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Romantically linked cofounders?

So... this takes "founder dating" to a new level...

My cofounder is also my fiancee. We developed the business idea together, I quit my job to focus on the startup full time, and our plan was for her to continue in her full-time, stable, moderately lucrative corporate career while working with the startup in an advisory capacity as and when she could, while I'd be CEO. If and when the startup got off the ground, she'd then reevaluate and perhaps join the startup full time.

However, we've gotten pretty far along with some investors, and they seem prepared to make us an excellent offer - on the condition that we both contractually commit to working for the startup full-time for a number of years. Working together is something we thought might happen sometime down the line, but not quite this quickly. For one thing, it's financially risky for us - her income was going to be our safety net. (Then again, I think she could get a new job fairly easily if it came to that.)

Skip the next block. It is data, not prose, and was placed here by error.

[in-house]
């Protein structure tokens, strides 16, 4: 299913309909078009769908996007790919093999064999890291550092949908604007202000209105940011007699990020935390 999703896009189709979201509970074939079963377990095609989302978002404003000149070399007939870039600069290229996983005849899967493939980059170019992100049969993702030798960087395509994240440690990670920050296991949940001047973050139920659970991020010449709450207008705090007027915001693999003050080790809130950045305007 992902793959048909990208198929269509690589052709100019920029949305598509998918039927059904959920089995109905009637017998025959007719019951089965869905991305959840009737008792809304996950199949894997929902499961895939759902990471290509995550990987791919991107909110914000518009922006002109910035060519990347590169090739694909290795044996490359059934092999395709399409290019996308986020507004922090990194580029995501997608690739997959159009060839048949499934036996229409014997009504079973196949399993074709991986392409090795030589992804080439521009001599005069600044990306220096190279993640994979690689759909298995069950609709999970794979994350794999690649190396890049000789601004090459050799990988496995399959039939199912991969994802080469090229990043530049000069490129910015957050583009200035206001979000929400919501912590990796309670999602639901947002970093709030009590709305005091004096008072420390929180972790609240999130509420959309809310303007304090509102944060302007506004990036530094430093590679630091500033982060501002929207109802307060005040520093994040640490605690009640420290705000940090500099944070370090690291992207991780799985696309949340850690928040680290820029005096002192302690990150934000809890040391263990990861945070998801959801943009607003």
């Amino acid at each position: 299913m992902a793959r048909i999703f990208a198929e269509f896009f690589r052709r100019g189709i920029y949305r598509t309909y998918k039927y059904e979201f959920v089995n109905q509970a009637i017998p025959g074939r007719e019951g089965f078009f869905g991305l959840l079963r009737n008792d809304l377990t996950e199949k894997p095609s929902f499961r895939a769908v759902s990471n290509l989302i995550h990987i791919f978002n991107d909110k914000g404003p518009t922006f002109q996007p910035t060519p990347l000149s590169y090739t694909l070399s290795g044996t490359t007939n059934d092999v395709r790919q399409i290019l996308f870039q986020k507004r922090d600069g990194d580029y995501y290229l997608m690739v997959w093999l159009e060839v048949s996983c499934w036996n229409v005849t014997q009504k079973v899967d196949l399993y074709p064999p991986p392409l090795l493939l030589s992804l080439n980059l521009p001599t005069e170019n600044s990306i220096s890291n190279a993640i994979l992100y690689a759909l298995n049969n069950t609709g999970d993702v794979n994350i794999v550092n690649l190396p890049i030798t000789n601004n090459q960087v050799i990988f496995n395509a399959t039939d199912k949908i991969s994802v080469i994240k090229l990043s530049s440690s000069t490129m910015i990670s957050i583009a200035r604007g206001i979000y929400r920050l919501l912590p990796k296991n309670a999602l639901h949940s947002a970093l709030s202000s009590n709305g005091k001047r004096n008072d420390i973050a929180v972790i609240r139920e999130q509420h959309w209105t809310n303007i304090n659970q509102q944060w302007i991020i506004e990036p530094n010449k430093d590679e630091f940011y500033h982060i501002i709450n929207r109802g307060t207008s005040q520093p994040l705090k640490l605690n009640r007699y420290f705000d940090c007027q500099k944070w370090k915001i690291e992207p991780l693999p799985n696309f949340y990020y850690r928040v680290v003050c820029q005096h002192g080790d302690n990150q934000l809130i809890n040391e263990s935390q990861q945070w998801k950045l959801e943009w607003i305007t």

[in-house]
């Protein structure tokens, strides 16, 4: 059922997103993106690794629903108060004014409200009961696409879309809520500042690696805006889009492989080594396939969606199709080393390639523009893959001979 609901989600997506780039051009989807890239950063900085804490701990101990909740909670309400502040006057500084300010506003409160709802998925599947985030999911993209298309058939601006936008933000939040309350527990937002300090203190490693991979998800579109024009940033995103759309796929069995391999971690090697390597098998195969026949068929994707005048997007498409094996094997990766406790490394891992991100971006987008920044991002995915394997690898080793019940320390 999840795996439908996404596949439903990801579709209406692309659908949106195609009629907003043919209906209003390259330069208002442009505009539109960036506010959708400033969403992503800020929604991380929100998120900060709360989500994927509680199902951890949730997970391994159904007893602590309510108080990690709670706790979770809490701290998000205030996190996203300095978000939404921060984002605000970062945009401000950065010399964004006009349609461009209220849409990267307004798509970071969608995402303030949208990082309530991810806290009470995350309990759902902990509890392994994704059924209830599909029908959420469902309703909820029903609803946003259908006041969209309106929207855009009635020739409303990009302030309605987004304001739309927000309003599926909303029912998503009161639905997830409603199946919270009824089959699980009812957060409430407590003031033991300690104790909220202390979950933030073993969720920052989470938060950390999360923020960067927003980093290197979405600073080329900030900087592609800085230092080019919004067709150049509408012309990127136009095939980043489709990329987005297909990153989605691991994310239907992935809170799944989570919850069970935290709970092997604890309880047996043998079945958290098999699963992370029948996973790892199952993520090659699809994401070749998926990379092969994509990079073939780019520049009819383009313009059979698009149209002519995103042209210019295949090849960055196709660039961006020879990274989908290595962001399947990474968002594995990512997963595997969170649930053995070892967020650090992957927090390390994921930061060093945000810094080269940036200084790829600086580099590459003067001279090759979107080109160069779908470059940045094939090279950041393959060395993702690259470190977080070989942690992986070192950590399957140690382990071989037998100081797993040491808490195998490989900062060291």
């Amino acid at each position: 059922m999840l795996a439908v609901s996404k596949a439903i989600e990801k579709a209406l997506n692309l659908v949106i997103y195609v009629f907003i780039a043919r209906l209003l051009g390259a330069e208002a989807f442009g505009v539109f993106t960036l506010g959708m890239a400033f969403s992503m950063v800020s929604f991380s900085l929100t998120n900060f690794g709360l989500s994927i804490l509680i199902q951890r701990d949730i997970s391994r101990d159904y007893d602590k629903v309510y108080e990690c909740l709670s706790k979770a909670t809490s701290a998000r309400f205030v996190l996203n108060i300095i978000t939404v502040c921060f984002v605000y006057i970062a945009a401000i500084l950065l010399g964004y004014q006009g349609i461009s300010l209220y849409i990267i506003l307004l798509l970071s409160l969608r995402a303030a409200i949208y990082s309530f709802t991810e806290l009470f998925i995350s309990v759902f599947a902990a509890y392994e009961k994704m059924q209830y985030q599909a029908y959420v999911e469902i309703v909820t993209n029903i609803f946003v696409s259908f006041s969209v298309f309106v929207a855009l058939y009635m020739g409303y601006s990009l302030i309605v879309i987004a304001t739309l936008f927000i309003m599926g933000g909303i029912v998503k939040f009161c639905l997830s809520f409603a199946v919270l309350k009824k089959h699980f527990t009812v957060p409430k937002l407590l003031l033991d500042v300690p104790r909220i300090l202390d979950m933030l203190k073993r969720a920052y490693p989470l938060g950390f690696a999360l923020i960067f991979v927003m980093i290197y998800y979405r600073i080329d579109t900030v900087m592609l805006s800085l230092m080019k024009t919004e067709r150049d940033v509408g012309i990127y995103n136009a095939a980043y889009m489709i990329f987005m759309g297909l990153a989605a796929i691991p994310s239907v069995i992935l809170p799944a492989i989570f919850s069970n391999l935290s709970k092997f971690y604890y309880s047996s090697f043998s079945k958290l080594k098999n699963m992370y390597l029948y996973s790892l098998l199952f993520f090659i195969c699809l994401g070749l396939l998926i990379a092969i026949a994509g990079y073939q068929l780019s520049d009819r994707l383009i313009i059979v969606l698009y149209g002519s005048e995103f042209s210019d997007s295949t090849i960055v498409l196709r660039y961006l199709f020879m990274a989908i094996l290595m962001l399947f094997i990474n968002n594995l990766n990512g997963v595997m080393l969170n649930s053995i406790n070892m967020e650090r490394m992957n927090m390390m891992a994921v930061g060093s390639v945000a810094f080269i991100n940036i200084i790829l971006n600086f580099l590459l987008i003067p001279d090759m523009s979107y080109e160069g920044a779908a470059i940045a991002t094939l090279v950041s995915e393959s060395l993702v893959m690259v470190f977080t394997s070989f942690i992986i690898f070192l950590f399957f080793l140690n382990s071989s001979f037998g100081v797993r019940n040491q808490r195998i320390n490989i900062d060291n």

More importantly, we both understand the relationship is more important than any business or career, and we don't want to jeopardise that. That said, it seems like a kneejerk reaction to say that going into business together puts a romantic relationship at risk - I'm not sure it does. Does anyone have any first or secondhand experience of romantically involved cofounders?

Any advice/stories would be much appreciated!

Travis

16 Replies

Michael Barnathan
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Michael Barnathan Entrepreneur • Advisor
Co-Founder of The Mountaintop Program, Google Alum
As income goes, you're about to get funded conditional on both of you going full time, right? Write a salary for each of you into the contract, based on what you need. The bigger issue is: how stable is your relationship? When you start mixing business in, you're creating risk of your personal lives spilling over into your business (and vice versa). The investors are kind of myopic for not seeing this - other investors will probably wonder what they were thinking by setting those terms. It could work, but proceed with caution.